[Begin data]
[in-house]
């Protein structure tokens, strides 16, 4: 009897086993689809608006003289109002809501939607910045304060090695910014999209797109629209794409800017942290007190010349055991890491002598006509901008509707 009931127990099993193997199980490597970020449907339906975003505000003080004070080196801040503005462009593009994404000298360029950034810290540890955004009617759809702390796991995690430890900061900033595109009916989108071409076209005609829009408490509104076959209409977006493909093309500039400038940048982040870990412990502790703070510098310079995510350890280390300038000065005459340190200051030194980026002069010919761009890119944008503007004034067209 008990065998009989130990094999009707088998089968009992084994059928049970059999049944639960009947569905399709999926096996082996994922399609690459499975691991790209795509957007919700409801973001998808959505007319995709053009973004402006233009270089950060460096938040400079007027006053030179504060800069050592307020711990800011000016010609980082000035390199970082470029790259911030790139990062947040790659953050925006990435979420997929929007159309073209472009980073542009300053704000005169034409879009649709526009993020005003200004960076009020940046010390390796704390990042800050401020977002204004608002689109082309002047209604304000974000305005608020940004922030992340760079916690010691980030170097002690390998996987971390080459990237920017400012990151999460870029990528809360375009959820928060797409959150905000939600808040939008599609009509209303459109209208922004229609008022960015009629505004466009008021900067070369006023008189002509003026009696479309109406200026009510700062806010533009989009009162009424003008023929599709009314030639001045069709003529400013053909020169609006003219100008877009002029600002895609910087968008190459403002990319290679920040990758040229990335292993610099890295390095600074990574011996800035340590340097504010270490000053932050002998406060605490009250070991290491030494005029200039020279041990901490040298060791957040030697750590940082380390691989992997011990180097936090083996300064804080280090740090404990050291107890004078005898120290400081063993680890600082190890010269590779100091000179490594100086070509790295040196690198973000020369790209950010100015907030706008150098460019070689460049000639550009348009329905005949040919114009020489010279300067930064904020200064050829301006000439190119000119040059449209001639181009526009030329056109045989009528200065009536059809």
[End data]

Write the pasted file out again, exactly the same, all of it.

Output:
[in-house]
């Protein structure tokens, strides 16, 4: 009897086993689809608006003289109002809501939607910045304060090695910014999209797109629209794409800017942290007190010349055991890491002598006509901008509707 009931127990099993193997199980490597970020449907339906975003505000003080004070080196801040503005462009593009994404000298360029950034810290540890955004009617759809702390796991995690430890900061900033595109009916989108071409076209005609829009408490509104076959209409977006493909093309500039400038940048982040870990412990502790703070510098310079995510350890280390300038000065005459340190200051030194980026002069010919761009890119944008503007004034067209 008990065998009989130990094999009707088998089968009992084994059928049970059999049944639960009947569905399709999926096996082996994922399609690459499975691991790209795509957007919700409801973001998808959505007319995709053009973004402006233009270089950060460096938040400079007027006053030179504060800069050592307020711990800011000016010609980082000035390199970082470029790259911030790139990062947040790659953050925006990435979420997929929007159309073209472009980073542009300053704000005169034409879009649709526009993020005003200004960076009020940046010390390796704390990042800050401020977002204004608002689109082309002047209604304000974000305005608020940004922030992340760079916690010691980030170097002690390998996987971390080459990237920017400012990151999460870029990528809360375009959820928060797409959150905000939600808040939008599609009509209303459109209208922004229609008022960015009629505004466009008021900067070369006023008189002509003026009696479309109406200026009510700062806010533009989009009162009424003008023929599709009314030639001045069709003529400013053909020169609006003219100008877009002029600002895609910087968008190459403002990319290679920040990758040229990335292993610099890295390095600074990574011996800035340590340097504010270490000053932050002998406060605490009250070991290491030494005029200039020279041990901490040298060791957040030697750590940082380390691989992997011990180097936090083996300064804080280090740090404990050291107890004078005898120290400081063993680890600082190890010269590779100091000179490594100086070509790295040196690198973000020369790209950010100015907030706008150098460019070689460049000639550009348009329905005949040919114009020489010279300067930064904020200064050829301006000439190119000119040059449209001639181009526009030329056109045989009528200065009536059809």